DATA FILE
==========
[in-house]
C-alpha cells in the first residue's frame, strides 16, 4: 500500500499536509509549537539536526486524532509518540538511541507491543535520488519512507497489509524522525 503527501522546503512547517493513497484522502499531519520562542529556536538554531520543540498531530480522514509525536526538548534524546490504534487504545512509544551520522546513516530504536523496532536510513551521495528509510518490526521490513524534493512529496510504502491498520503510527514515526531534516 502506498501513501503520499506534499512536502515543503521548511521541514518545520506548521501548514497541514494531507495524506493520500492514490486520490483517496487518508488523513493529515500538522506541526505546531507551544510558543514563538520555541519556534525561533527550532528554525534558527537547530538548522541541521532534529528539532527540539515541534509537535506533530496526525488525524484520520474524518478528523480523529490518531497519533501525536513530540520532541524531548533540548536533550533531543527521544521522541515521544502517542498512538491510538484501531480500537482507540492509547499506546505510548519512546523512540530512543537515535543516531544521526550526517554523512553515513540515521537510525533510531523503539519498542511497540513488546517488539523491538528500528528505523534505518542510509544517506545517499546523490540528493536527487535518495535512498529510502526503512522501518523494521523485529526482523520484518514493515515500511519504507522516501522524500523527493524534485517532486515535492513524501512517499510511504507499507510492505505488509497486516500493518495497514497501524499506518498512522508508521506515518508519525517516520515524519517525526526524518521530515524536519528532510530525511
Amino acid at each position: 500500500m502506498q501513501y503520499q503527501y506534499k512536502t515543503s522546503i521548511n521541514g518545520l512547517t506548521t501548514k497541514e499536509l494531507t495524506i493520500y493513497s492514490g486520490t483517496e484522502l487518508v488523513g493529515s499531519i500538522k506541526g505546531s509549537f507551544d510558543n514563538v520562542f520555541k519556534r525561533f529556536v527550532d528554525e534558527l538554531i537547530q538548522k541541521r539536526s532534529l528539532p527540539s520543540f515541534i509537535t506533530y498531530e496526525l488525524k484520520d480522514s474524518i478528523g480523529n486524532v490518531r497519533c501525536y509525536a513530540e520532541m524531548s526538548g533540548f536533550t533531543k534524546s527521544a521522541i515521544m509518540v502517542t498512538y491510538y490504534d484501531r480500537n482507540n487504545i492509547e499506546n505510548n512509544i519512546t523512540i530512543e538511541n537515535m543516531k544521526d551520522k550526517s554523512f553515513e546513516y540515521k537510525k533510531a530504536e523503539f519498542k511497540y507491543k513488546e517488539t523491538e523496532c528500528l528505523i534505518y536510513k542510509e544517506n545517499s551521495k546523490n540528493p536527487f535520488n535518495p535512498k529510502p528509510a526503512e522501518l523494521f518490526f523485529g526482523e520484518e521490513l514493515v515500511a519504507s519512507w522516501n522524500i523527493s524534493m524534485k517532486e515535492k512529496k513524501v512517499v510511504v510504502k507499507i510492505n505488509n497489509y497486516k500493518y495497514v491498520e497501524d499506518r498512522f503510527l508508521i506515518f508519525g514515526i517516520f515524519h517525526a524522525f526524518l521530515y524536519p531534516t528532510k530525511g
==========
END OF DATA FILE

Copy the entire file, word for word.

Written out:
[in-house]
C-alpha cells in the first residue's frame, strides 16, 4: 500500500499536509509549537539536526486524532509518540538511541507491543535520488519512507497489509524522525 503527501522546503512547517493513497484522502499531519520562542529556536538554531520543540498531530480522514509525536526538548534524546490504534487504545512509544551520522546513516530504536523496532536510513551521495528509510518490526521490513524534493512529496510504502491498520503510527514515526531534516 502506498501513501503520499506534499512536502515543503521548511521541514518545520506548521501548514497541514494531507495524506493520500492514490486520490483517496487518508488523513493529515500538522506541526505546531507551544510558543514563538520555541519556534525561533527550532528554525534558527537547530538548522541541521532534529528539532527540539515541534509537535506533530496526525488525524484520520474524518478528523480523529490518531497519533501525536513530540520532541524531548533540548536533550533531543527521544521522541515521544502517542498512538491510538484501531480500537482507540492509547499506546505510548519512546523512540530512543537515535543516531544521526550526517554523512553515513540515521537510525533510531523503539519498542511497540513488546517488539523491538528500528528505523534505518542510509544517506545517499546523490540528493536527487535518495535512498529510502526503512522501518523494521523485529526482523520484518514493515515500511519504507522516501522524500523527493524534485517532486515535492513524501512517499510511504507499507510492505505488509497486516500493518495497514497501524499506518498512522508508521506515518508519525517516520515524519517525526526524518521530515524536519528532510530525511
Amino acid at each position: 500500500m502506498q501513501y503520499q503527501y506534499k512536502t515543503s522546503i521548511n521541514g518545520l512547517t506548521t501548514k497541514e499536509l494531507t495524506i493520500y493513497s492514490g486520490t483517496e484522502l487518508v488523513g493529515s499531519i500538522k506541526g505546531s509549537f507551544d510558543n514563538v520562542f520555541k519556534r525561533f529556536v527550532d528554525e534558527l538554531i537547530q538548522k541541521r539536526s532534529l528539532p527540539s520543540f515541534i509537535t506533530y498531530e496526525l488525524k484520520d480522514s474524518i478528523g480523529n486524532v490518531r497519533c501525536y509525536a513530540e520532541m524531548s526538548g533540548f536533550t533531543k534524546s527521544a521522541i515521544m509518540v502517542t498512538y491510538y490504534d484501531r480500537n482507540n487504545i492509547e499506546n505510548n512509544i519512546t523512540i530512543e538511541n537515535m543516531k544521526d551520522k550526517s554523512f553515513e546513516y540515521k537510525k533510531a530504536e523503539f519498542k511497540y507491543k513488546e517488539t523491538e523496532c528500528l528505523i534505518y536510513k542510509e544517506n545517499s551521495k546523490n540528493p536527487f535520488n535518495p535512498k529510502p528509510a526503512e522501518l523494521f518490526f523485529g526482523e520484518e521490513l514493515v515500511a519504507s519512507w522516501n522524500i523527493s524534493m524534485k517532486e515535492k512529496k513524501v512517499v510511504v510504502k507499507i510492505n505488509n497489509y497486516k500493518y495497514v491498520e497501524d499506518r498512522f503510527l508508521i506515518f508519525g514515526i517516520f515524519h517525526a524522525f526524518l521530515y524536519p531534516t528532510k530525511g